A chamber 22, which is provided within rotor collector ring 10, communicates with passageway 21 through a generally annular passageway 23 between the rotor collector ring and insulating disk 13A. A plurality of generally radially-directed passageways 24 are provided within rotor collector ring 10 which communicate with passageway 21 through a generally radially-directed passageway 25 between the rotor collector ring and disk 13B, and also communicate with chamber 22. Annular passageway 25 and chamber 22 are connected by insulated axial passageways (not shown for simplicity of illustration) near the rotor axis of rotation 56 in order to help assure equalization of cover gas pressures in the apparatus.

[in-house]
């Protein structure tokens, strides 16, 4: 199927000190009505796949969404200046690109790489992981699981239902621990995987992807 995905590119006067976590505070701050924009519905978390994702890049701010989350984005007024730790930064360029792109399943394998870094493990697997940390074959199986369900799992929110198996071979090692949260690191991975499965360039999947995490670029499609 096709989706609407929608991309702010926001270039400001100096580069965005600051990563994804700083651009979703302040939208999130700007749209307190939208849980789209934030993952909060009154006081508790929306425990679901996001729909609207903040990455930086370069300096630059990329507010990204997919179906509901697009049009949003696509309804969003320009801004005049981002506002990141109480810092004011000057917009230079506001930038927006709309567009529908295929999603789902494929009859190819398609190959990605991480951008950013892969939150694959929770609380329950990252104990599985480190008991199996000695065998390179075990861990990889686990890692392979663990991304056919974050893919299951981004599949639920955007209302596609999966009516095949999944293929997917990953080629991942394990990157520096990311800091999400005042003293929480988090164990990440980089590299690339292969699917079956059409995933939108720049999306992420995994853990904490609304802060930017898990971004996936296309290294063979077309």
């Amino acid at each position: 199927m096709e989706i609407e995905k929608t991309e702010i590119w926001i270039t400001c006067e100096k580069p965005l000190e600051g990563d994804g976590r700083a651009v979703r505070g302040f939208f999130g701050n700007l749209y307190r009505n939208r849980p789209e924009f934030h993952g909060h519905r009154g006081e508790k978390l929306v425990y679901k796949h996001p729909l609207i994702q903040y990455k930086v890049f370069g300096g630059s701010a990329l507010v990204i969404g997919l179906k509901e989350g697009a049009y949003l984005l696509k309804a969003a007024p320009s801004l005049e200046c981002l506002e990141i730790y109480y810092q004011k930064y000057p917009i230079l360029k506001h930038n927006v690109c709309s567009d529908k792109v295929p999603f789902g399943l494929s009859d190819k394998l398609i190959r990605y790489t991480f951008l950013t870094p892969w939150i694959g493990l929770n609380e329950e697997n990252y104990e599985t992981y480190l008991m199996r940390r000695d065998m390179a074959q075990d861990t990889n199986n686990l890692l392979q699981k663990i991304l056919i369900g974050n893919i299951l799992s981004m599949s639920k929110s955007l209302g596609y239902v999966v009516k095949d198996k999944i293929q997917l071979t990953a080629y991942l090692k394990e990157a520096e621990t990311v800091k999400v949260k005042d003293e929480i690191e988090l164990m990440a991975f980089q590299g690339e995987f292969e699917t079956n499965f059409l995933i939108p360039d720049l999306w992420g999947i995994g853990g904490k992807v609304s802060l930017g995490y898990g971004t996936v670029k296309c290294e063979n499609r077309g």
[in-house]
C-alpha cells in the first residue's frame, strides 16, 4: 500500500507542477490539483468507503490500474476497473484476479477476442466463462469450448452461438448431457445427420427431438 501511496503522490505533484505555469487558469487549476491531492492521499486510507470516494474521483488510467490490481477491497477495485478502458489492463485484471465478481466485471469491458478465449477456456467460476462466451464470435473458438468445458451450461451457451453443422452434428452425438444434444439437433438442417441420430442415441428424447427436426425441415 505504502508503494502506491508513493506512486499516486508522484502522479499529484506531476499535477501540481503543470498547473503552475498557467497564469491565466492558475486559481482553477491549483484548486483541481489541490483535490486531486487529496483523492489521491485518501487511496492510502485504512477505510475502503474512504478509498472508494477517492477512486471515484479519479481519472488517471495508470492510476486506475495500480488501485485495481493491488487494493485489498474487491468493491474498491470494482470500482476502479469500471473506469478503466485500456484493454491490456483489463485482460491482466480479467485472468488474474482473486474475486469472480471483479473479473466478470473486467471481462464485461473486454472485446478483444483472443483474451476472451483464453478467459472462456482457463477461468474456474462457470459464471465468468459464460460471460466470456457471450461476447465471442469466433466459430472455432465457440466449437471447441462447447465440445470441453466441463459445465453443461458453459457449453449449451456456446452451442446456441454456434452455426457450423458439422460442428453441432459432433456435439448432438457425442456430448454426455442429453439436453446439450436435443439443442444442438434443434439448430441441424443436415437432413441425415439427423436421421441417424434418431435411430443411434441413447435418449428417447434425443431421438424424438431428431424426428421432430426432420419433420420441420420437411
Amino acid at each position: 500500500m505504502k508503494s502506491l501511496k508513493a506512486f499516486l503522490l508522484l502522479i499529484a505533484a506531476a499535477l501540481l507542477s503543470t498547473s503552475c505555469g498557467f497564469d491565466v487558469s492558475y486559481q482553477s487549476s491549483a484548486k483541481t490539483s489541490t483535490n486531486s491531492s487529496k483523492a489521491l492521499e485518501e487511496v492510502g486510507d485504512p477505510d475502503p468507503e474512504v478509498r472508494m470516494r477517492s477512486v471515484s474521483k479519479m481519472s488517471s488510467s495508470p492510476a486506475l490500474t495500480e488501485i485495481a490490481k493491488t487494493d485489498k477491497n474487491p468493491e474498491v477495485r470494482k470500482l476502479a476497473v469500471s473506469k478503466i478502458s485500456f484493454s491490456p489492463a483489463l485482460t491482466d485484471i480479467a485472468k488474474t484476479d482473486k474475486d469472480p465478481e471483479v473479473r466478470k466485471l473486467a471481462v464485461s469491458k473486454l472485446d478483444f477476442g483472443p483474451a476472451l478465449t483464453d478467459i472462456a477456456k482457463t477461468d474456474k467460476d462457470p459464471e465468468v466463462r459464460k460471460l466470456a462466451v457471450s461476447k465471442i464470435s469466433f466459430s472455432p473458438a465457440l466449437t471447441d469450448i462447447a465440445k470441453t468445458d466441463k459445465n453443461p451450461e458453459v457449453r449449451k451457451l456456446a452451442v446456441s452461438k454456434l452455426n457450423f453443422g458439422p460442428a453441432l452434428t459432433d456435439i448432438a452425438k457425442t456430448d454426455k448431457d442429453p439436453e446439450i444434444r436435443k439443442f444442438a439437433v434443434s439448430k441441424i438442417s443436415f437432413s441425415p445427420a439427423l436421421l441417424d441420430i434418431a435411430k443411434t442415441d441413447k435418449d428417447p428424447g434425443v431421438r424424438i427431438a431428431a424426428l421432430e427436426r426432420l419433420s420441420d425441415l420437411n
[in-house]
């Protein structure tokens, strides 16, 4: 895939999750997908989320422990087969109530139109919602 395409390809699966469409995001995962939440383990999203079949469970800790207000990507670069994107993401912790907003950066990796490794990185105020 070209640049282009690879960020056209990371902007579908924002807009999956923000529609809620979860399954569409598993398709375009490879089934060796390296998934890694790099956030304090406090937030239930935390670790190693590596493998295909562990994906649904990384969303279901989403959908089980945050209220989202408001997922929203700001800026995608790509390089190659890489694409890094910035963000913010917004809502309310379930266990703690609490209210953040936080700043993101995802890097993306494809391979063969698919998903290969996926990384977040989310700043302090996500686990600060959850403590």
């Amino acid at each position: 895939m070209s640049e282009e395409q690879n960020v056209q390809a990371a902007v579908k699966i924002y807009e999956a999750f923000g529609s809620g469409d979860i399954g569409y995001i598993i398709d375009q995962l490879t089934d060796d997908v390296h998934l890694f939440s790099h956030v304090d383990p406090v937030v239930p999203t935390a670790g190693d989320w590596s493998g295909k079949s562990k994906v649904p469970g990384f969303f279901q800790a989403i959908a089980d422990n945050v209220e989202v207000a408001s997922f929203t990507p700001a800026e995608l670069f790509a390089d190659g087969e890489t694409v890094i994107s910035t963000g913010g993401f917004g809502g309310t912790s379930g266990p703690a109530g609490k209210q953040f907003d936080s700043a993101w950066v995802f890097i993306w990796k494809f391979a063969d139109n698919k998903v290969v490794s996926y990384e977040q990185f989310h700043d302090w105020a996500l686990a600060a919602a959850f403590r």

Intermediate electrode 11 is shown, in perspective view, in FIG. 2, illustrating passageway 20 between adjacent pairs of radially-outwardly-directed, axially-oriented vanes 30 and 31. Electrode 11 includes a first region 32 of substantially uniform inner and outer diameters, and a second region 33 of the same outer diameter but of a smaller, substantially uniform inner diameter. The entire surface of electrode 11, with the exception of circumferential interior surface portion 18 and exterior surface portions 19 separating successive pairs of vanes 30 and vanes 31 is coated with electrically-insulating epoxy 17. Vanes 30 extend from the edge of the thicker portion of electrode 11 to a location short of the opposite edge of electrode 11 to provide a liquid metal passageway around the ends of vanes 30 while vanes 31 extend from the edge of the thinner portion of electrode 11 to a location short of the edge of the thicker portion of electrode 11 to provide a liquid metal passageway around the ends of vanes 31. Between each pair of adjacent vanes 30, thicker region 33 of the electrode is notched through its radial thickness over a minor fraction of its axial extent. Similarly, between each pair of adjacent vanes 31, thinner region 32 of electrode 11 is notched through its radial thickness over a minor fraction of its axial extent.